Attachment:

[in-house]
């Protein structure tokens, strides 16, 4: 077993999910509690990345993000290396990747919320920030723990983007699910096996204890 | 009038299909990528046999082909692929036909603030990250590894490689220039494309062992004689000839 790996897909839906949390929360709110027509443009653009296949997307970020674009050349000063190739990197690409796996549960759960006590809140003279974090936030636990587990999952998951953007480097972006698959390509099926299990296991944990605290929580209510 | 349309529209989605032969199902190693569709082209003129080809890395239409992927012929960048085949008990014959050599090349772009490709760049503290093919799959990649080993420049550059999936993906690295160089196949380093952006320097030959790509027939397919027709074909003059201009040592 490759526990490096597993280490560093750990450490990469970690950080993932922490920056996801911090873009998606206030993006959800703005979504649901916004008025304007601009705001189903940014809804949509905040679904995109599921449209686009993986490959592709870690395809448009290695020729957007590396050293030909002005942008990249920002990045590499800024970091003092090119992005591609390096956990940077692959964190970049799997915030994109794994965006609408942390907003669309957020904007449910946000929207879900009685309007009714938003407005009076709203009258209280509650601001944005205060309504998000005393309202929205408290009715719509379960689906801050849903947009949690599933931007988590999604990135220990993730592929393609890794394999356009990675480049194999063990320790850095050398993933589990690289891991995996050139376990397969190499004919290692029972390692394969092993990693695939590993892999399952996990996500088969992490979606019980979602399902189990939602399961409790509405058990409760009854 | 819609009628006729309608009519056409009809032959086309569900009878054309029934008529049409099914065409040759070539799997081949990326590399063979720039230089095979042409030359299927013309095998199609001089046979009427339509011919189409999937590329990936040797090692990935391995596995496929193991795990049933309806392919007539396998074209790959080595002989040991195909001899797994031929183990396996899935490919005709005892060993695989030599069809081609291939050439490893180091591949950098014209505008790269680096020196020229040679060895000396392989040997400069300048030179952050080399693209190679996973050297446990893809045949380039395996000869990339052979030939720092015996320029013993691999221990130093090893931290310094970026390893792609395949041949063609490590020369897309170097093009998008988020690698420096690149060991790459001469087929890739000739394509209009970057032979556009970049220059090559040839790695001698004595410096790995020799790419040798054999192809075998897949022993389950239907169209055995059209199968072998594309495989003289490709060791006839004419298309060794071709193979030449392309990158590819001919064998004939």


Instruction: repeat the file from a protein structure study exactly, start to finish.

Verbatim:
[in-house]
């Protein structure tokens, strides 16, 4: 077993999910509690990345993000290396990747919320920030723990983007699910096996204890 | 009038299909990528046999082909692929036909603030990250590894490689220039494309062992004689000839 790996897909839906949390929360709110027509443009653009296949997307970020674009050349000063190739990197690409796996549960759960006590809140003279974090936030636990587990999952998951953007480097972006698959390509099926299990296991944990605290929580209510 | 349309529209989605032969199902190693569709082209003129080809890395239409992927012929960048085949008990014959050599090349772009490709760049503290093919799959990649080993420049550059999936993906690295160089196949380093952006320097030959790509027939397919027709074909003059201009040592 490759526990490096597993280490560093750990450490990469970690950080993932922490920056996801911090873009998606206030993006959800703005979504649901916004008025304007601009705001189903940014809804949509905040679904995109599921449209686009993986490959592709870690395809448009290695020729957007590396050293030909002005942008990249920002990045590499800024970091003092090119992005591609390096956990940077692959964190970049799997915030994109794994965006609408942390907003669309957020904007449910946000929207879900009685309007009714938003407005009076709203009258209280509650601001944005205060309504998000005393309202929205408290009715719509379960689906801050849903947009949690599933931007988590999604990135220990993730592929393609890794394999356009990675480049194999063990320790850095050398993933589990690289891991995996050139376990397969190499004919290692029972390692394969092993990693695939590993892999399952996990996500088969992490979606019980979602399902189990939602399961409790509405058990409760009854 | 819609009628006729309608009519056409009809032959086309569900009878054309029934008529049409099914065409040759070539799997081949990326590399063979720039230089095979042409030359299927013309095998199609001089046979009427339509011919189409999937590329990936040797090692990935391995596995496929193991795990049933309806392919007539396998074209790959080595002989040991195909001899797994031929183990396996899935490919005709005892060993695989030599069809081609291939050439490893180091591949950098014209505008790269680096020196020229040679060895000396392989040997400069300048030179952050080399693209190679996973050297446990893809045949380039395996000869990339052979030939720092015996320029013993691999221990130093090893931290310094970026390893792609395949041949063609490590020369897309170097093009998008988020690698420096690149060991790459001469087929890739000739394509209009970057032979556009970049220059090559040839790695001698004595410096790995020799790419040798054999192809075998897949022993389950239907169209055995059209199968072998594309495989003289490709060791006839004419298309060794071709193979030449392309990158590819001919064998004939």